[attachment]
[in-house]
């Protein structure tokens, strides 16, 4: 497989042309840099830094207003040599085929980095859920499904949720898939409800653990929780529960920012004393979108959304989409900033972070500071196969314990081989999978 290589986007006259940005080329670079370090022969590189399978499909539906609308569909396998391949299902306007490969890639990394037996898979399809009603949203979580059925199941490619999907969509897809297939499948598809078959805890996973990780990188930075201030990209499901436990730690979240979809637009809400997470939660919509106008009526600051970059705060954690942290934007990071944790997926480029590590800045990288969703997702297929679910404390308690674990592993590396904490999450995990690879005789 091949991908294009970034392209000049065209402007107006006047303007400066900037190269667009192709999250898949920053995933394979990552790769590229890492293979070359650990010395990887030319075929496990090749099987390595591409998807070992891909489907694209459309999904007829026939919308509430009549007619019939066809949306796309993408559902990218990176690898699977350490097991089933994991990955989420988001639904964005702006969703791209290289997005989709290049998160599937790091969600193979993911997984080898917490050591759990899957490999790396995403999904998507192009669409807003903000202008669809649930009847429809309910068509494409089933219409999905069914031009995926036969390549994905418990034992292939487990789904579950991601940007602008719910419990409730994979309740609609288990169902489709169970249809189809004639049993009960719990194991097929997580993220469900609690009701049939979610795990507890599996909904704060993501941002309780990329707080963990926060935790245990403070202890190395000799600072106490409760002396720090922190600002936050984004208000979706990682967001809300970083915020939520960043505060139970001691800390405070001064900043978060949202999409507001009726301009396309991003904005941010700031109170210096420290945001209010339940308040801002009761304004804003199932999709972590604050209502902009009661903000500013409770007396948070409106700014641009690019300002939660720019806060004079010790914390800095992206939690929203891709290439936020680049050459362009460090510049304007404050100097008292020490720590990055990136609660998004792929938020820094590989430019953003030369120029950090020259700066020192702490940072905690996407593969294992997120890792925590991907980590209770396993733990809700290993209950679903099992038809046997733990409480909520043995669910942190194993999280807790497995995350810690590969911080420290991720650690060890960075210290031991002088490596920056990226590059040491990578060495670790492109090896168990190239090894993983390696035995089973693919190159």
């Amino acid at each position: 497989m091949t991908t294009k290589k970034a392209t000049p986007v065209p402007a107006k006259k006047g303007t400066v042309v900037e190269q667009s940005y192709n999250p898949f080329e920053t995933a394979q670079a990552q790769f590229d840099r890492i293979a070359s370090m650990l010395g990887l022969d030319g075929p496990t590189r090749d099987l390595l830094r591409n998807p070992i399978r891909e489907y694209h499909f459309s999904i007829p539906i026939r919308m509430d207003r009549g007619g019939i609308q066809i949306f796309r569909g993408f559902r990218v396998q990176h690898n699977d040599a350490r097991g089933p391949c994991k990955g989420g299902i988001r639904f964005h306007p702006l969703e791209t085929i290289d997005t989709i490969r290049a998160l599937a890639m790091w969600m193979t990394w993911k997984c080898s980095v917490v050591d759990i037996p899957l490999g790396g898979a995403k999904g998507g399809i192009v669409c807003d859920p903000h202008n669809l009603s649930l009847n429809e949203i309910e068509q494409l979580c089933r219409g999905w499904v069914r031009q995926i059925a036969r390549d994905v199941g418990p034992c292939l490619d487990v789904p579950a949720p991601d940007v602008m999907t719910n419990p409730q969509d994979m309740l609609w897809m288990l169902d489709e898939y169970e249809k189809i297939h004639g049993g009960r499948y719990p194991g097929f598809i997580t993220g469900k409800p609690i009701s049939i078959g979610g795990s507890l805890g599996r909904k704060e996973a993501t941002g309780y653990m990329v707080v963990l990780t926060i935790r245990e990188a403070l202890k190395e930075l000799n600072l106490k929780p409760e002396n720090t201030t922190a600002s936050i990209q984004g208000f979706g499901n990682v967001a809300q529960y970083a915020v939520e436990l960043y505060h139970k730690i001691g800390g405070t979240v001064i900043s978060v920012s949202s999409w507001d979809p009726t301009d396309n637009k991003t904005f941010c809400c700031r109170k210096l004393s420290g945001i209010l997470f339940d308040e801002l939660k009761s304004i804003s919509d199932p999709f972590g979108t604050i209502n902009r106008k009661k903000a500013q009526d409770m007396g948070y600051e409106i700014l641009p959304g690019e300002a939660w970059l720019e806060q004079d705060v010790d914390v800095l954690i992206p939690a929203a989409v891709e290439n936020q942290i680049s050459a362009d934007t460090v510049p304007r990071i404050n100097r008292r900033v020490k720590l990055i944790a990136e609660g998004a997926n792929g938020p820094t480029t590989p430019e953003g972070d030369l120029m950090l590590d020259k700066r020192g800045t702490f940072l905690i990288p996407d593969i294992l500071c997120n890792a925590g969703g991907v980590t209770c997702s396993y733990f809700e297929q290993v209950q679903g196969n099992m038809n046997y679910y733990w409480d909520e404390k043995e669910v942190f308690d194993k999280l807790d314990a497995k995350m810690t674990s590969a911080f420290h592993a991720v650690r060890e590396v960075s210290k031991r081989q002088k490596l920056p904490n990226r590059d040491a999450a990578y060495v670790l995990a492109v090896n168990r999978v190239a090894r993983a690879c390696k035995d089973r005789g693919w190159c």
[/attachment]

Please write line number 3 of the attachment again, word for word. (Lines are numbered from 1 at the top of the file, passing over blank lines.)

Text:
């Amino acid at each position: 497989m091949t991908t294009k290589k970034a392209t000049p986007v065209p402007a107006k006259k006047g303007t400066v042309v900037e190269q667009s940005y192709n999250p898949f080329e920053t995933a394979q670079a990552q790769f590229d840099r890492i293979a070359s370090m650990l010395g990887l022969d030319g075929p496990t590189r090749d099987l390595l830094r591409n998807p070992i399978r891909e489907y694209h499909f459309s999904i007829p539906i026939r919308m509430d207003r009549g007619g019939i609308q066809i949306f796309r569909g993408f559902r990218v396998q990176h690898n699977d040599a350490r097991g089933p391949c994991k990955g989420g299902i988001r639904f964005h306007p702006l969703e791209t085929i290289d997005t989709i490969r290049a998160l599937a890639m790091w969600m193979t990394w993911k997984c080898s980095v917490v050591d759990i037996p899957l490999g790396g898979a995403k999904g998507g399809i192009v669409c807003d859920p903000h202008n669809l009603s649930l009847n429809e949203i309910e068509q494409l979580c089933r219409g999905w499904v069914r031009q995926i059925a036969r390549d994905v199941g418990p034992c292939l490619d487990v789904p579950a949720p991601d940007v602008m999907t719910n419990p409730q969509d994979m309740l609609w897809m288990l169902d489709e898939y169970e249809k189809i297939h004639g049993g009960r499948y719990p194991g097929f598809i997580t993220g469900k409800p609690i009701s049939i078959g979610g795990s507890l805890g599996r909904k704060e996973a993501t941002g309780y653990m990329v707080v963990l990780t926060i935790r245990e990188a403070l202890k190395e930075l000799n600072l106490k929780p409760e002396n720090t201030t922190a600002s936050i990209q984004g208000f979706g499901n990682v967001a809300q529960y970083a915020v939520e436990l960043y505060h139970k730690i001691g800390g405070t979240v001064i900043s978060v920012s949202s999409w507001d979809p009726t301009d396309n637009k991003t904005f941010c809400c700031r109170k210096l004393s420290g945001i209010l997470f339940d308040e801002l939660k009761s304004i804003s919509d199932p999709f972590g979108t604050i209502n902009r106008k009661k903000a500013q009526d409770m007396g948070y600051e409106i700014l641009p959304g690019e300002a939660w970059l720019e806060q004079d705060v010790d914390v800095l954690i992206p939690a929203a989409v891709e290439n936020q942290i680049s050459a362009d934007t460090v510049p304007r990071i404050n100097r008292r900033v020490k720590l990055i944790a990136e609660g998004a997926n792929g938020p820094t480029t590989p430019e953003g972070d030369l120029m950090l590590d020259k700066r020192g800045t702490f940072l905690i990288p996407d593969i294992l500071c997120n890792a925590g969703g991907v980590t209770c997702s396993y733990f809700e297929q290993v209950q679903g196969n099992m038809n046997y679910y733990w409480d909520e404390k043995e669910v942190f308690d194993k999280l807790d314990a497995k995350m810690t674990s590969a911080f420290h592993a991720v650690r060890e590396v960075s210290k031991r081989q002088k490596l920056p904490n990226r590059d040491a999450a990578y060495v670790l995990a492109v090896n168990r999978v190239a090894r993983a690879c390696k035995d089973r005789g693919w190159c």